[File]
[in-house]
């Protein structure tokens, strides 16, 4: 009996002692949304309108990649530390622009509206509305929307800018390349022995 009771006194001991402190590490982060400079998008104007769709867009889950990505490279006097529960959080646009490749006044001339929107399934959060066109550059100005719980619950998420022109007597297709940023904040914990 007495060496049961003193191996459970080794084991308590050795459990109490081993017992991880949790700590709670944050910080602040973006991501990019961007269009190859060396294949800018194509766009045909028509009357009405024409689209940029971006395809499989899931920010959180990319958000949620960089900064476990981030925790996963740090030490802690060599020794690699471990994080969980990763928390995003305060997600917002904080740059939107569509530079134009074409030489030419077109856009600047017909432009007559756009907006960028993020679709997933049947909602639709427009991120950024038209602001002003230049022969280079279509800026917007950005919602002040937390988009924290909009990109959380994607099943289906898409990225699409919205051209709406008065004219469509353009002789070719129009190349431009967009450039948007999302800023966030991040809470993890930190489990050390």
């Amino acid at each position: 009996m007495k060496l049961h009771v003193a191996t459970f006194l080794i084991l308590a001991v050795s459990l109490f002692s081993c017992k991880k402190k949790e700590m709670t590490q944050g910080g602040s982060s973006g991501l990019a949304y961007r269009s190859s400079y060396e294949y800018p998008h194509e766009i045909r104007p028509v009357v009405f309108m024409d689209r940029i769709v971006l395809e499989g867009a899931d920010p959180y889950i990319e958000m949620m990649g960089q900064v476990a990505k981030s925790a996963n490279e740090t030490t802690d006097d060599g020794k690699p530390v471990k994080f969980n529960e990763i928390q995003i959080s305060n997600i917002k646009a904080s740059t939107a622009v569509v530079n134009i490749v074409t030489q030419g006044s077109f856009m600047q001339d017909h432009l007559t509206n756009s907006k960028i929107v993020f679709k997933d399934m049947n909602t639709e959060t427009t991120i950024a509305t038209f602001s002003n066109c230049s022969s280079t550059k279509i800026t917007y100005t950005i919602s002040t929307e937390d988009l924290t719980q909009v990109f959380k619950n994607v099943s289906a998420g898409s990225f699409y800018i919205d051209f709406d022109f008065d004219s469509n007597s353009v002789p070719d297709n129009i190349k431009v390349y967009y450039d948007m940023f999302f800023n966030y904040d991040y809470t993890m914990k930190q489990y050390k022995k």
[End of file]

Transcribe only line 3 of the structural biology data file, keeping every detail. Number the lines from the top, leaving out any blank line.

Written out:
């Amino acid at each position: 009996m007495k060496l049961h009771v003193a191996t459970f006194l080794i084991l308590a001991v050795s459990l109490f002692s081993c017992k991880k402190k949790e700590m709670t590490q944050g910080g602040s982060s973006g991501l990019a949304y961007r269009s190859s400079y060396e294949y800018p998008h194509e766009i045909r104007p028509v009357v009405f309108m024409d689209r940029i769709v971006l395809e499989g867009a899931d920010p959180y889950i990319e958000m949620m990649g960089q900064v476990a990505k981030s925790a996963n490279e740090t030490t802690d006097d060599g020794k690699p530390v471990k994080f969980n529960e990763i928390q995003i959080s305060n997600i917002k646009a904080s740059t939107a622009v569509v530079n134009i490749v074409t030489q030419g006044s077109f856009m600047q001339d017909h432009l007559t509206n756009s907006k960028i929107v993020f679709k997933d399934m049947n909602t639709e959060t427009t991120i950024a509305t038209f602001s002003n066109c230049s022969s280079t550059k279509i800026t917007y100005t950005i919602s002040t929307e937390d988009l924290t719980q909009v990109f959380k619950n994607v099943s289906a998420g898409s990225f699409y800018i919205d051209f709406d022109f008065d004219s469509n007597s353009v002789p070719d297709n129009i190349k431009v390349y967009y450039d948007m940023f999302f800023n966030y904040d991040y809470t993890m914990k930190q489990y050390k022995k």